How to cook israeli couscous (ptitim)?
Does anyone have any suggestions of what to do with israeli couscous/ptitim? I bought some recently but don't really know the best thing to do with it. I had it once in some sort of formulation where it was with sweet potatoes, I think spinach or kale, and a couple of other vegetables, with some light but slightly sweet sauce/herb? Does this preparation sound familiar to anyone?
I've had it cooked very simply, i think maybe using broth instead of water and fresh herbs. was a great side dish.
Israeli couscous really isn't any different than other varieties, except for the fact that it's larger and I find it takes a bit longer to cook. But if you bring about 1 1/2 cups of water or stock (chicken, beef, whatever you like) to a boil, stir in a half teaspoon of salt and perhaps a tablespoon of olive oil, then add about a cup of your couscous, stir and cover immediately and remove it from the heat. Then set it aside (covered - don't peek) for about 10 - 15 minutes you should be able to fluff it with a fork and serve it.
Couscous is so versatile that it can be prepared as a savory dish or a sweet dish. Adding copped meat, vegetables, grated cheeses, herbs and spices makes a savory dish.
I like to add nuts, pieces of fruit, sometimes bits of left over meats and other ingredients to it (even some seafoods e.g. crab or lobster are good) with appropriate herbs and spices.
By selecting ingredients that provoke your personal interest, you can make a remarkably good dessert.. Fruit, cinnamon, sweetener, etc. make a nice dessert couscous.
The label for Trader Joe's Israeli couscous with orzo and baby garbanzos calls for simmering, covered, for 10 minutes until the water is absorbed. It takes a little longer and even then, the mix is not ideal because the couscous and orzo are then perfect but the garbanzos are still overly firm. I'd rehydrate small, instant couscous off-heat, but not the larger Israeli form.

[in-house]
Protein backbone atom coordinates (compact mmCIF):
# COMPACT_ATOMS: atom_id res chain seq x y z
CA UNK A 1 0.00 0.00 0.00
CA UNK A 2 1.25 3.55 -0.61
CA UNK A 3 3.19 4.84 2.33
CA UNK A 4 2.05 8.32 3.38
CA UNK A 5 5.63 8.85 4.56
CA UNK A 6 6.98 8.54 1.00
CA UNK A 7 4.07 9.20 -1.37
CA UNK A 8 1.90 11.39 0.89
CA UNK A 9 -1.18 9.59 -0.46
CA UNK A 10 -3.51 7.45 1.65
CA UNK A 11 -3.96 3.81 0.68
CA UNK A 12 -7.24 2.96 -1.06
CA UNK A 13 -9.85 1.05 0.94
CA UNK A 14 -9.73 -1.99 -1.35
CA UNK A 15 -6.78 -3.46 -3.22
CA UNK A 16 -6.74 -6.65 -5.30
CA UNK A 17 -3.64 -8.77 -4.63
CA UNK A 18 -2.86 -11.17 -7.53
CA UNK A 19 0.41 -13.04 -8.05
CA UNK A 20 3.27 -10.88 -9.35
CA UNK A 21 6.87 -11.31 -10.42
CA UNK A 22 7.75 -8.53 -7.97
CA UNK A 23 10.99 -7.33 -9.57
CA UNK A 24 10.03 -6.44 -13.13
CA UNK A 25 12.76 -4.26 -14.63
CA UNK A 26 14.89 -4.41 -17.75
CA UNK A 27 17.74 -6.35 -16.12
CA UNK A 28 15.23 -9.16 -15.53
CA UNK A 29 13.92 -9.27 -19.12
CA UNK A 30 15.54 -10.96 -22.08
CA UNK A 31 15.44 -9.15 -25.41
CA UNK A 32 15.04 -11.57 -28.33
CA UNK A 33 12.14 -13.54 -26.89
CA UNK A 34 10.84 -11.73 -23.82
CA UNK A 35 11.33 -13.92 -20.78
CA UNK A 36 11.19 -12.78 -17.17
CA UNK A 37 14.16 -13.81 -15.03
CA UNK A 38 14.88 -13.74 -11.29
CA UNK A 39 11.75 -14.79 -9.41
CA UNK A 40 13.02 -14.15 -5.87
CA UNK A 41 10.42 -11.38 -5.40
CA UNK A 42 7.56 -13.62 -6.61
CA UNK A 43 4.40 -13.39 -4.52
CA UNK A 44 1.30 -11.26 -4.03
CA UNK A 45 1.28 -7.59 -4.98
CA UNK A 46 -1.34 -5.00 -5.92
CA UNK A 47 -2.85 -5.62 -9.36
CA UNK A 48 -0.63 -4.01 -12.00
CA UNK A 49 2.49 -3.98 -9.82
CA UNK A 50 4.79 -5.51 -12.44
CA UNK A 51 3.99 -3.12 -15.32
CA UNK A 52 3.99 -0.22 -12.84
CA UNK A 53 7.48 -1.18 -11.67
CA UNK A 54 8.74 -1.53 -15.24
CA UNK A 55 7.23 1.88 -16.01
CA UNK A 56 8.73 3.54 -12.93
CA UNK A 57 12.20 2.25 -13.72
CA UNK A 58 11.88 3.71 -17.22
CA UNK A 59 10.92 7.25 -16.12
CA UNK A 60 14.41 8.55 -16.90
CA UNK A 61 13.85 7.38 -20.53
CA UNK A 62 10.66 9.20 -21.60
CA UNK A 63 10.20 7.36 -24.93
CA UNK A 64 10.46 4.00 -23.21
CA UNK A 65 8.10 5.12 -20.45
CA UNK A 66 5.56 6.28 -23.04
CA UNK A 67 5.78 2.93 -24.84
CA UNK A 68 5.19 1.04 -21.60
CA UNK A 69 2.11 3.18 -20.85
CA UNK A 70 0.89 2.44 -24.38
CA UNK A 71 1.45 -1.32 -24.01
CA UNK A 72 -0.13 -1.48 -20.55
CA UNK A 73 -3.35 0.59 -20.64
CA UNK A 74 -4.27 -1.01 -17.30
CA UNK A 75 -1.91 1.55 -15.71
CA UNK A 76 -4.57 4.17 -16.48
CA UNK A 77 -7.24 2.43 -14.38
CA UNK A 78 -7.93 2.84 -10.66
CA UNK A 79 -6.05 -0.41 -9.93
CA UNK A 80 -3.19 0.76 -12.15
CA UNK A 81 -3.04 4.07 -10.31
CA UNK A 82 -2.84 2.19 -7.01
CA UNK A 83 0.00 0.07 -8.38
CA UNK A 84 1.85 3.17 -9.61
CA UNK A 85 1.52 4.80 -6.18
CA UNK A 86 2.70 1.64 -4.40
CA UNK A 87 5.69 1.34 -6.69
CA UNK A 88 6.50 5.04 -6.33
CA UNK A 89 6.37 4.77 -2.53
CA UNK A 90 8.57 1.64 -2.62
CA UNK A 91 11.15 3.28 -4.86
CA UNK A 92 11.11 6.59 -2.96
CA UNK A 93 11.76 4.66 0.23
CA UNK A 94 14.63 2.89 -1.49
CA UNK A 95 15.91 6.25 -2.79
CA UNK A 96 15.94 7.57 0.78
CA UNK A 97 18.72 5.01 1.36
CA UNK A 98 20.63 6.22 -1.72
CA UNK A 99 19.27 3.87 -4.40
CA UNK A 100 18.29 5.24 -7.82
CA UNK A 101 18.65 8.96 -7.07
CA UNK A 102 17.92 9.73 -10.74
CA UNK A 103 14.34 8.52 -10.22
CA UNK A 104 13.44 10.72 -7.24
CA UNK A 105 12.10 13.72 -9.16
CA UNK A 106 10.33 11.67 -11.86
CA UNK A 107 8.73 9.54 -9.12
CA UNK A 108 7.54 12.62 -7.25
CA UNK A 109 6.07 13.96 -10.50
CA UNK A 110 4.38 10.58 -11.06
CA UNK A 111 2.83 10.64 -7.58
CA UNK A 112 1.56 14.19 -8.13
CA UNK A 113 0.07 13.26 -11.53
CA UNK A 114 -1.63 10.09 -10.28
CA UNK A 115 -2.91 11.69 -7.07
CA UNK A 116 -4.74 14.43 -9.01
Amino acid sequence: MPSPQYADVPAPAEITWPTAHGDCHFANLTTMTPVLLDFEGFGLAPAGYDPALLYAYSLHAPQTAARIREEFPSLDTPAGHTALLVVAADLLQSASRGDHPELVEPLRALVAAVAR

I've only made it once, but when I did I cooked it like pasta in a lot of water and then drained the excess off. I made a fresh basil pesto and tossed the couscous with it along with some grated grana padano cheese. It may not have been a traditional preparation, but it was delicious! I really liked the texture of the larger grains- unique and fun.
My Israeli cookbook has a couple of recipes for ptitim. One is conceptually similar to the Italian dish risi e bisi, using ptitim and mung beans in place of rice and peas.
Bring one cup of mung beans to a boil in a large pot of water, then drain and set aside.
In a large saucepan, heat oil and add two large chopped onions. Saute until they are translucent.
Add three cloves chopped garlic and one cup finely chopped herbs of your choice (parsley, cilantro, dill, mint, sage, etc) and saute two more minutes.
Add ptitim and cook three more minutes, then add the mung beans.
Add five cups stock (chicken or vegetable), bring to a boil, then lower heat and simmer about 25 minutes, stirring occasionally, until all the liquid is absorbed. Remove from heat, let sit a few more minutes and serve.
The other is for a quick one-dish meal with chicken and vegetables.
Chop two large onions and saute lightly. Add two chopped carrots, two cloves chopped garlic, and one cup sliced mushrooms and saute another four or five minutes until they start to brown.
Add one diced chicken breast and cook, stirring, until it becomes white.
Add two finely chopped tomatoes, two cups ptitim, 1/2 tsp curry powder, 1/2 tsp turmeric, and a pinch each of powdered cardamom, caraway, cloves, cumin, and coriander seed.
Stir to mix, then add 2 1/4 cups boiling chicken stock.
Bring to a boil, then lower heat and simmer for 20 minutes until ptitim are tender and liquid is absorbed.
Remove from heat and fluff with a fork , then mix in 1/4 cup chopped cilantro.
Let sit for ten minutes and then serve.